from eviction, as observed by the Federal Court in the case Kai Khushrao v. Bai
Jerbai (2). It appears that his Lordship in the Madras case distinguished the
said observations in the said case of the Federa Court by stating that a
statutory immunity is not inconsistent with the right to possession - (1)
Mys.L.J.76 (2) A. I. R. 1949 F. C. 124 (128).
873 and that such immunity may itself create
a right. The right to immunity from eviction involves a negative element in it.
In other words it restricts the right of possession of the landlord. Hence, it
cannot be construed to have an effect of creating a right of possession to a
tenant. Though the statutory immunity from eviction may not be consistent with
the right to possession, the fact remains in view of the inherent element
involved in both the rights, that the immunity from eviction cannot be equated
to the right to possession. Therefore, with great respect, I am of the view
that we will not be justified in adopting the strict view while interpreting
the words which occur in s. 8(3) (a)(ii) of the Mysore House Rent and
Accommodation Control Act, as taken in the Madras ruling cited above." In
our opinion, with great respect to Subba Rao, J., Ahmed Ali Khan, J., arrived
at the correct conclusion. A tenant who can be evicted under the conditions
prescribed in s. 8(2) of the Act cannot be said, in our view, to be entitled to
the possession of the premises of which he is a tenant.
No doubt he cannot be evicted till one or
more of the conditions prescribed by the section are fulfilled, but it is
difficult to equate his right to stay in the premises till he is evicted to an
entitlement of the possession of the premises. Section 8(3)(a)(ii) deals with two
types of cases; first where the landlord is in occupation of a non- residential
building which is owned by him, and secondly, a non-residential building of
which he is in occupation not as a landlord but otherwise. The object of the
Act is to prevent unreasonable evictions of tenants. Can it be said that the
Legislature is considering it to be unreasonable for a landlord to shift to his
own premises while he is in occupation of tenanted premises over which he has
not an absolute right of possession but only a right to remain in possession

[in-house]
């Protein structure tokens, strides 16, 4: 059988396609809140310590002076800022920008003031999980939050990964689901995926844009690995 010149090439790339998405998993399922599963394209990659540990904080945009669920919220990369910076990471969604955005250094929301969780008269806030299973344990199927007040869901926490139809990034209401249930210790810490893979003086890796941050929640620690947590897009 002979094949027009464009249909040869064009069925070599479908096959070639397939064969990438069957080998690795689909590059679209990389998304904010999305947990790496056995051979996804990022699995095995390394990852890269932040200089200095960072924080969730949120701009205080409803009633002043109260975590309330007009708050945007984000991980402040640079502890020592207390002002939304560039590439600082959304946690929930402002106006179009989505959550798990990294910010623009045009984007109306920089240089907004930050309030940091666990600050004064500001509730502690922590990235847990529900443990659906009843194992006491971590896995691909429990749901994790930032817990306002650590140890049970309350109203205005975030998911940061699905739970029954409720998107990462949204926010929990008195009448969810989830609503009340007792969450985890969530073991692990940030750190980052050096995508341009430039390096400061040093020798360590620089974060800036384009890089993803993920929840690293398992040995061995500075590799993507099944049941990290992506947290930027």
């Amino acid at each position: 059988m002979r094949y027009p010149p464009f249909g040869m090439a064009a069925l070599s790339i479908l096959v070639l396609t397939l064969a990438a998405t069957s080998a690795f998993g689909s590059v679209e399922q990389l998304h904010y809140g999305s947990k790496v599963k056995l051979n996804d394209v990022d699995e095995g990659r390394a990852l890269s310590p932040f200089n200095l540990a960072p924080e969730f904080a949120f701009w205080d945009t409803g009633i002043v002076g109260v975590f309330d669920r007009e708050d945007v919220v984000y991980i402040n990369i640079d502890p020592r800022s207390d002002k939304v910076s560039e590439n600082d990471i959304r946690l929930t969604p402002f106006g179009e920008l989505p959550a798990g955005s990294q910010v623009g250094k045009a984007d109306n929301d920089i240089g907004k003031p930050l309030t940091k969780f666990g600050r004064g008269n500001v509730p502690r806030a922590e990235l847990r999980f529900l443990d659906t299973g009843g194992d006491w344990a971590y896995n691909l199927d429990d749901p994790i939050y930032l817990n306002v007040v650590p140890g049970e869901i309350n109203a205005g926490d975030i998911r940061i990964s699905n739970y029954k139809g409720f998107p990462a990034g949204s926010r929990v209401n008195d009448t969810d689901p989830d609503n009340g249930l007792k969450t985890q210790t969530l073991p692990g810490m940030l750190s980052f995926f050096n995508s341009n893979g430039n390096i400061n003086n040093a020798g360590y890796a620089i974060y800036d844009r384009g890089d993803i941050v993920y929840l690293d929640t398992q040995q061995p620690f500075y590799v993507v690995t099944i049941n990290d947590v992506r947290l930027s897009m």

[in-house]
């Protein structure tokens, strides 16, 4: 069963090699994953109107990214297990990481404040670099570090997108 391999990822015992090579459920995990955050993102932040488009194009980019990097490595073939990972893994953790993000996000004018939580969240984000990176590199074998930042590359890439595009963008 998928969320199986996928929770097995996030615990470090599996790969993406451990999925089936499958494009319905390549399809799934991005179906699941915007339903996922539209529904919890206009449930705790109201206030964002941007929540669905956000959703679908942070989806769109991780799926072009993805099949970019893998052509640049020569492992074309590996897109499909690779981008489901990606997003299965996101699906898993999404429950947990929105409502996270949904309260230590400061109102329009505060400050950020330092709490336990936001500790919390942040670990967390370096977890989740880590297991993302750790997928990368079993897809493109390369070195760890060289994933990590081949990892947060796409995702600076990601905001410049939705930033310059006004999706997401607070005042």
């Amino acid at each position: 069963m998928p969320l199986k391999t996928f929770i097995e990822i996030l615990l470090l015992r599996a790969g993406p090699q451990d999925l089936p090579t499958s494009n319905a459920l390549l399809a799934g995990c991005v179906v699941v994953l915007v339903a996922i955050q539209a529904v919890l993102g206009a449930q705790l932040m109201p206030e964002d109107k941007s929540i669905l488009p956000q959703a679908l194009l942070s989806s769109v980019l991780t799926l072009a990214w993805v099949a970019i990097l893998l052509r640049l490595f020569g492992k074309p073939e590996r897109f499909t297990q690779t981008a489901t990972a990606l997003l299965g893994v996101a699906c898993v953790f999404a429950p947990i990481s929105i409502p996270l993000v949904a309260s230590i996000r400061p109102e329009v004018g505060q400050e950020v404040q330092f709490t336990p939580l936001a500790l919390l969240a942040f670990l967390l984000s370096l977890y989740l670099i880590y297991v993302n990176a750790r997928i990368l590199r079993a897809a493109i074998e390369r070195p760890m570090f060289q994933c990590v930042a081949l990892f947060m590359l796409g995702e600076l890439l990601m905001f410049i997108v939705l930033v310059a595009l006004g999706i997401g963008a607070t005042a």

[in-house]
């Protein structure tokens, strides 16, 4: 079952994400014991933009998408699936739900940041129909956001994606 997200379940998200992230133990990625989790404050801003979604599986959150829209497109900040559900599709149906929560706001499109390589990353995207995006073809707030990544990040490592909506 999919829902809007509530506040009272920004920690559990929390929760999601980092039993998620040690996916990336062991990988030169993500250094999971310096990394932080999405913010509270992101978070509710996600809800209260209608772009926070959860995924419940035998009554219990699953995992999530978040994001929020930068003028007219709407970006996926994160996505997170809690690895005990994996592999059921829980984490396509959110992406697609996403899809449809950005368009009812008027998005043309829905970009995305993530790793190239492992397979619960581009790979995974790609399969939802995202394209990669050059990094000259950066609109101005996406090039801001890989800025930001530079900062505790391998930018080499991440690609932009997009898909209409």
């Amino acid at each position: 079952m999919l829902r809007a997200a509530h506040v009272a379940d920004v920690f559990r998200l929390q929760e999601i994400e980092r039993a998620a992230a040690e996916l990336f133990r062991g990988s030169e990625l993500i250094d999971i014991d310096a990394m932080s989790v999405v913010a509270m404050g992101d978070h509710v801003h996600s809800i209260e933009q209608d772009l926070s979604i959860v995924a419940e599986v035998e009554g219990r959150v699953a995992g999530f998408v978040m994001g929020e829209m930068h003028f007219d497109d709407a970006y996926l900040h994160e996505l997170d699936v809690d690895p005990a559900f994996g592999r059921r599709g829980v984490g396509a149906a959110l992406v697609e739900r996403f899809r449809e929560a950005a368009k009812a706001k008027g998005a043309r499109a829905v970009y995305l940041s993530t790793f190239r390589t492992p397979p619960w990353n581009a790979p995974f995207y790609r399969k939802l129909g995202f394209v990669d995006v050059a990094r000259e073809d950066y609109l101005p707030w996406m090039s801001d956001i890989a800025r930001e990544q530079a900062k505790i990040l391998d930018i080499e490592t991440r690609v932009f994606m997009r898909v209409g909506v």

till one of the conditions in s. 8(2) is satisfied, and over one of which he
has no control. For instance, the landlord may require the premises for repairs
or reconstruction or the neighbours may complain that the tenant is guilty of
nuisance or annoyance, or the landlord may think that the tenant has committed
some acts of waste as are likely to impair materially the value or utility of
the house. If any of these conditions is proved, he is liable to be evicted. In
our view, in the context the words "entitled to possession" have a
more positive content and are more akin to the right of possession which an
owner has in respect of the building owned and occupied by him.
In conclusion we are of the view that the
High Court was right in holding that the Additional District Judge erred in not
following the decision of the Mysore High Court in S. G. Narayanappa and Bros.
v. A. N. Narasimhiah.(1) (1) (1962) Mys. L.J. 760.
M12Sup.C.I.166-10 874 There is no force in
the second point raised by the learned counsel of the tenant. It is true that
the jurisdiction of a High Court under provisions similar to S. 1 7 of the Act
is limited, but we cannot say that the High Court was wrong in holding that the
Additional District Judge acted with material irregularity in not following the
decision of the Mysore High Court when that decision had been rendered in a
case arising from an earlier order of the same Additional District Judge. It
may be that this decision was not pointed out to the Additional District Judge
but we cannot, in exercise of our jurisdiction under Art. 136 of the
Constitution, say that the High Court should not have set aside the order of
the Additional District Judge on this ground.
In the result the appeal fails and is dismissed
The tenant is granted two months' time from
today to vacate and deliver possession of the premises in dispute to the